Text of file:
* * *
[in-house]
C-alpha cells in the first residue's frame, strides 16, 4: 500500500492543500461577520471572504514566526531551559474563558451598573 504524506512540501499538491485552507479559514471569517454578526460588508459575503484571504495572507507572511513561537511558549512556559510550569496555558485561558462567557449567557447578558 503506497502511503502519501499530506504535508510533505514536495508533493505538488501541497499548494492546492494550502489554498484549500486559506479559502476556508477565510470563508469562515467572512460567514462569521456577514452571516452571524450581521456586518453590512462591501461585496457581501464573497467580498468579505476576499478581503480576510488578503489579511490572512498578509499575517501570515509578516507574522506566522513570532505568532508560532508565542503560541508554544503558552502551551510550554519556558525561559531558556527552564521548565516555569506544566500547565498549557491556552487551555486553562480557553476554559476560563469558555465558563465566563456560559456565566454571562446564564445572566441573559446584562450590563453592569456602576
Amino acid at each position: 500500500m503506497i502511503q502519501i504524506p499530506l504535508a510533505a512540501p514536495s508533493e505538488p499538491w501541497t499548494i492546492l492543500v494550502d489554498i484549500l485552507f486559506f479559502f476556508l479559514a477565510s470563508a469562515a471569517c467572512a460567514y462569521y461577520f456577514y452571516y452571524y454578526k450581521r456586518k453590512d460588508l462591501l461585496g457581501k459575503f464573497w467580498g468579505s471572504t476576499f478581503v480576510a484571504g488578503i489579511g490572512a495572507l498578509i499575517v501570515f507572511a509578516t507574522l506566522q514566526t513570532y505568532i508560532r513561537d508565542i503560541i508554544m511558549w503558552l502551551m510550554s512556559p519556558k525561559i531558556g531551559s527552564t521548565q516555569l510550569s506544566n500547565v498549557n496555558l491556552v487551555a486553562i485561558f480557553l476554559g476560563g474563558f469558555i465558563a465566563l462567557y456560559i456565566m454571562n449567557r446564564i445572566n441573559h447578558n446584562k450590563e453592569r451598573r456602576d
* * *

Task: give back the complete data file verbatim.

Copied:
[in-house]
C-alpha cells in the first residue's frame, strides 16, 4: 500500500492543500461577520471572504514566526531551559474563558451598573 504524506512540501499538491485552507479559514471569517454578526460588508459575503484571504495572507507572511513561537511558549512556559510550569496555558485561558462567557449567557447578558 503506497502511503502519501499530506504535508510533505514536495508533493505538488501541497499548494492546492494550502489554498484549500486559506479559502476556508477565510470563508469562515467572512460567514462569521456577514452571516452571524450581521456586518453590512462591501461585496457581501464573497467580498468579505476576499478581503480576510488578503489579511490572512498578509499575517501570515509578516507574522506566522513570532505568532508560532508565542503560541508554544503558552502551551510550554519556558525561559531558556527552564521548565516555569506544566500547565498549557491556552487551555486553562480557553476554559476560563469558555465558563465566563456560559456565566454571562446564564445572566441573559446584562450590563453592569456602576
Amino acid at each position: 500500500m503506497i502511503q502519501i504524506p499530506l504535508a510533505a512540501p514536495s508533493e505538488p499538491w501541497t499548494i492546492l492543500v494550502d489554498i484549500l485552507f486559506f479559502f476556508l479559514a477565510s470563508a469562515a471569517c467572512a460567514y462569521y461577520f456577514y452571516y452571524y454578526k450581521r456586518k453590512d460588508l462591501l461585496g457581501k459575503f464573497w467580498g468579505s471572504t476576499f478581503v480576510a484571504g488578503i489579511g490572512a495572507l498578509i499575517v501570515f507572511a509578516t507574522l506566522q514566526t513570532y505568532i508560532r513561537d508565542i503560541i508554544m511558549w503558552l502551551m510550554s512556559p519556558k525561559i531558556g531551559s527552564t521548565q516555569l510550569s506544566n500547565v498549557n496555558l491556552v487551555a486553562i485561558f480557553l476554559g476560563g474563558f469558555i465558563a465566563l462567557y456560559i456565566m454571562n449567557r446564564i445572566n441573559h447578558n446584562k450590563e453592569r451598573r456602576d